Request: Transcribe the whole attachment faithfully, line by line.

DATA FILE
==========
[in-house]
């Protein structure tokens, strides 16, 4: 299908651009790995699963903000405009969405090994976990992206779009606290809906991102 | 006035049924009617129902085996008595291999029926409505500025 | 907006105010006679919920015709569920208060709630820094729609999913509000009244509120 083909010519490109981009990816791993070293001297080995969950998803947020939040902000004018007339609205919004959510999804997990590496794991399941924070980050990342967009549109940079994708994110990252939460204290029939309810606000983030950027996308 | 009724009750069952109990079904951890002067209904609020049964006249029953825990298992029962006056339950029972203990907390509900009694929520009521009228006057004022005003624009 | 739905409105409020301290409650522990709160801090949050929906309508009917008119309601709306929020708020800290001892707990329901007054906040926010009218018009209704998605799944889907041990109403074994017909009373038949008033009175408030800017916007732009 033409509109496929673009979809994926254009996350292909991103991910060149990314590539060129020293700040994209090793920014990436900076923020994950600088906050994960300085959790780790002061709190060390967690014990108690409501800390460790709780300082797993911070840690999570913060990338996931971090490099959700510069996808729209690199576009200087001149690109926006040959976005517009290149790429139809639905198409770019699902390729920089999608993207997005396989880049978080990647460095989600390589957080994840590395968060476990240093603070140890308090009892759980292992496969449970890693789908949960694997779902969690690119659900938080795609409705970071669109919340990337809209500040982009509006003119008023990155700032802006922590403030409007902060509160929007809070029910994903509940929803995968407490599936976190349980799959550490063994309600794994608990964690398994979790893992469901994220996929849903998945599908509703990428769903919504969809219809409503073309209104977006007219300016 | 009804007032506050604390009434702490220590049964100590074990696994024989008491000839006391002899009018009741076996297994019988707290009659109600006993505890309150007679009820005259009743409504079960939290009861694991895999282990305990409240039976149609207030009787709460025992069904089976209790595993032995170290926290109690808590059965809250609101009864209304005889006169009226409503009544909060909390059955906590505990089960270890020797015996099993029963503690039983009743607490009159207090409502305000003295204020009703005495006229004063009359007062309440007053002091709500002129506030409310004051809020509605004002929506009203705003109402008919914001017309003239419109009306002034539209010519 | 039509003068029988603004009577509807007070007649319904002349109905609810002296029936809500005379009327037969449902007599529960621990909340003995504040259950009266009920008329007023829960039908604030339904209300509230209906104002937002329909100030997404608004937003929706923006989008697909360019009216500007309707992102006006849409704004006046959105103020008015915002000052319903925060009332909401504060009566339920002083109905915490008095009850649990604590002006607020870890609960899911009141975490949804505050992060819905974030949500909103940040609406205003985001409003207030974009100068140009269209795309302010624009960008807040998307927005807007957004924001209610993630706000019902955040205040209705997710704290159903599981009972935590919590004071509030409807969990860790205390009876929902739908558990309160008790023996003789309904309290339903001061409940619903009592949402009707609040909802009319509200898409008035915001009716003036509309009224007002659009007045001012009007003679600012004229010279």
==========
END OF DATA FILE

[in-house]
């Protein structure tokens, strides 16, 4: 299908651009790995699963903000405009969405090994976990992206779009606290809906991102 | 006035049924009617129902085996008595291999029926409505500025 | 907006105010006679919920015709569920208060709630820094729609999913509000009244509120 083909010519490109981009990816791993070293001297080995969950998803947020939040902000004018007339609205919004959510999804997990590496794991399941924070980050990342967009549109940079994708994110990252939460204290029939309810606000983030950027996308 | 009724009750069952109990079904951890002067209904609020049964006249029953825990298992029962006056339950029972203990907390509900009694929520009521009228006057004022005003624009 | 739905409105409020301290409650522990709160801090949050929906309508009917008119309601709306929020708020800290001892707990329901007054906040926010009218018009209704998605799944889907041990109403074994017909009373038949008033009175408030800017916007732009 033409509109496929673009979809994926254009996350292909991103991910060149990314590539060129020293700040994209090793920014990436900076923020994950600088906050994960300085959790780790002061709190060390967690014990108690409501800390460790709780300082797993911070840690999570913060990338996931971090490099959700510069996808729209690199576009200087001149690109926006040959976005517009290149790429139809639905198409770019699902390729920089999608993207997005396989880049978080990647460095989600390589957080994840590395968060476990240093603070140890308090009892759980292992496969449970890693789908949960694997779902969690690119659900938080795609409705970071669109919340990337809209500040982009509006003119008023990155700032802006922590403030409007902060509160929007809070029910994903509940929803995968407490599936976190349980799959550490063994309600794994608990964690398994979790893992469901994220996929849903998945599908509703990428769903919504969809219809409503073309209104977006007219300016 | 009804007032506050604390009434702490220590049964100590074990696994024989008491000839006391002899009018009741076996297994019988707290009659109600006993505890309150007679009820005259009743409504079960939290009861694991895999282990305990409240039976149609207030009787709460025992069904089976209790595993032995170290926290109690808590059965809250609101009864209304005889006169009226409503009544909060909390059955906590505990089960270890020797015996099993029963503690039983009743607490009159207090409502305000003295204020009703005495006229004063009359007062309440007053002091709500002129506030409310004051809020509605004002929506009203705003109402008919914001017309003239419109009306002034539209010519 | 039509003068029988603004009577509807007070007649319904002349109905609810002296029936809500005379009327037969449902007599529960621990909340003995504040259950009266009920008329007023829960039908604030339904209300509230209906104002937002329909100030997404608004937003929706923006989008697909360019009216500007309707992102006006849409704004006046959105103020008015915002000052319903925060009332909401504060009566339920002083109905915490008095009850649990604590002006607020870890609960899911009141975490949804505050992060819905974030949500909103940040609406205003985001409003207030974009100068140009269209795309302010624009960008807040998307927005807007957004924001209610993630706000019902955040205040209705997710704290159903599981009972935590919590004071509030409807969990860790205390009876929902739908558990309160008790023996003789309904309290339903001061409940619903009592949402009707609040909802009319509200898409008035915001009716003036509309009224007002659009007045001012009007003679600012004229010279």